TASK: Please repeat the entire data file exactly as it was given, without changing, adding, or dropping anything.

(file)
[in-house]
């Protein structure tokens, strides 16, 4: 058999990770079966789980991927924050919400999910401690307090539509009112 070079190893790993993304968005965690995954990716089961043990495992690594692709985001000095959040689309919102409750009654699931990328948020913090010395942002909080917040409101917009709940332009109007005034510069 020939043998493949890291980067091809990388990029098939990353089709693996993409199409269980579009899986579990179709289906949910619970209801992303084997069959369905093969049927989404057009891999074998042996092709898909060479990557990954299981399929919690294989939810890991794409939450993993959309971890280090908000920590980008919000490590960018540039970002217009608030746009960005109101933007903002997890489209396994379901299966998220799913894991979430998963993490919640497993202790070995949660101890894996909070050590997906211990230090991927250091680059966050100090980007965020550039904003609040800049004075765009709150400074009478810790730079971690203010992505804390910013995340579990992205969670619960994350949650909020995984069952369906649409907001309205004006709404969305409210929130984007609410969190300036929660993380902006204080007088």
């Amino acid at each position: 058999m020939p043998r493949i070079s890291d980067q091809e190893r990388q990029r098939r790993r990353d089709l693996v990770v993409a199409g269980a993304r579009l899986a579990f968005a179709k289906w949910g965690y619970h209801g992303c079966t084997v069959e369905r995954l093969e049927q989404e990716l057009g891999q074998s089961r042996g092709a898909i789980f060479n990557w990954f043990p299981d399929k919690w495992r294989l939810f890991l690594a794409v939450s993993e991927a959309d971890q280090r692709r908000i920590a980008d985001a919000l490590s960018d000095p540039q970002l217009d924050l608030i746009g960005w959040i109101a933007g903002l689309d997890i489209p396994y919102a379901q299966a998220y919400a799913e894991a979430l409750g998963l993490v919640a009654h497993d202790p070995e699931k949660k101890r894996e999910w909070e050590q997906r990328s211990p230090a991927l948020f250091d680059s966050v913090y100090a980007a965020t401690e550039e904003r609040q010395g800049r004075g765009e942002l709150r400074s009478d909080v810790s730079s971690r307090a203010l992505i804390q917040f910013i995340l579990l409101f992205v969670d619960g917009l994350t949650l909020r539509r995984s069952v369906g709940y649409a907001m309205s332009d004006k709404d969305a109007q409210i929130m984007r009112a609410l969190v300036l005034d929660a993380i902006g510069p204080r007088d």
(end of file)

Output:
[in-house]
């Protein structure tokens, strides 16, 4: 058999990770079966789980991927924050919400999910401690307090539509009112 070079190893790993993304968005965690995954990716089961043990495992690594692709985001000095959040689309919102409750009654699931990328948020913090010395942002909080917040409101917009709940332009109007005034510069 020939043998493949890291980067091809990388990029098939990353089709693996993409199409269980579009899986579990179709289906949910619970209801992303084997069959369905093969049927989404057009891999074998042996092709898909060479990557990954299981399929919690294989939810890991794409939450993993959309971890280090908000920590980008919000490590960018540039970002217009608030746009960005109101933007903002997890489209396994379901299966998220799913894991979430998963993490919640497993202790070995949660101890894996909070050590997906211990230090991927250091680059966050100090980007965020550039904003609040800049004075765009709150400074009478810790730079971690203010992505804390910013995340579990992205969670619960994350949650909020995984069952369906649409907001309205004006709404969305409210929130984007609410969190300036929660993380902006204080007088």
């Amino acid at each position: 058999m020939p043998r493949i070079s890291d980067q091809e190893r990388q990029r098939r790993r990353d089709l693996v990770v993409a199409g269980a993304r579009l899986a579990f968005a179709k289906w949910g965690y619970h209801g992303c079966t084997v069959e369905r995954l093969e049927q989404e990716l057009g891999q074998s089961r042996g092709a898909i789980f060479n990557w990954f043990p299981d399929k919690w495992r294989l939810f890991l690594a794409v939450s993993e991927a959309d971890q280090r692709r908000i920590a980008d985001a919000l490590s960018d000095p540039q970002l217009d924050l608030i746009g960005w959040i109101a933007g903002l689309d997890i489209p396994y919102a379901q299966a998220y919400a799913e894991a979430l409750g998963l993490v919640a009654h497993d202790p070995e699931k949660k101890r894996e999910w909070e050590q997906r990328s211990p230090a991927l948020f250091d680059s966050v913090y100090a980007a965020t401690e550039e904003r609040q010395g800049r004075g765009e942002l709150r400074s009478d909080v810790s730079s971690r307090a203010l992505i804390q917040f910013i995340l579990l409101f992205v969670d619960g917009l994350t949650l909020r539509r995984s069952v369906g709940y649409a907001m309205s332009d004006k709404d969305a109007q409210i929130m984007r009112a609410l969190v300036l005034d929660a993380i902006g510069p204080r007088d």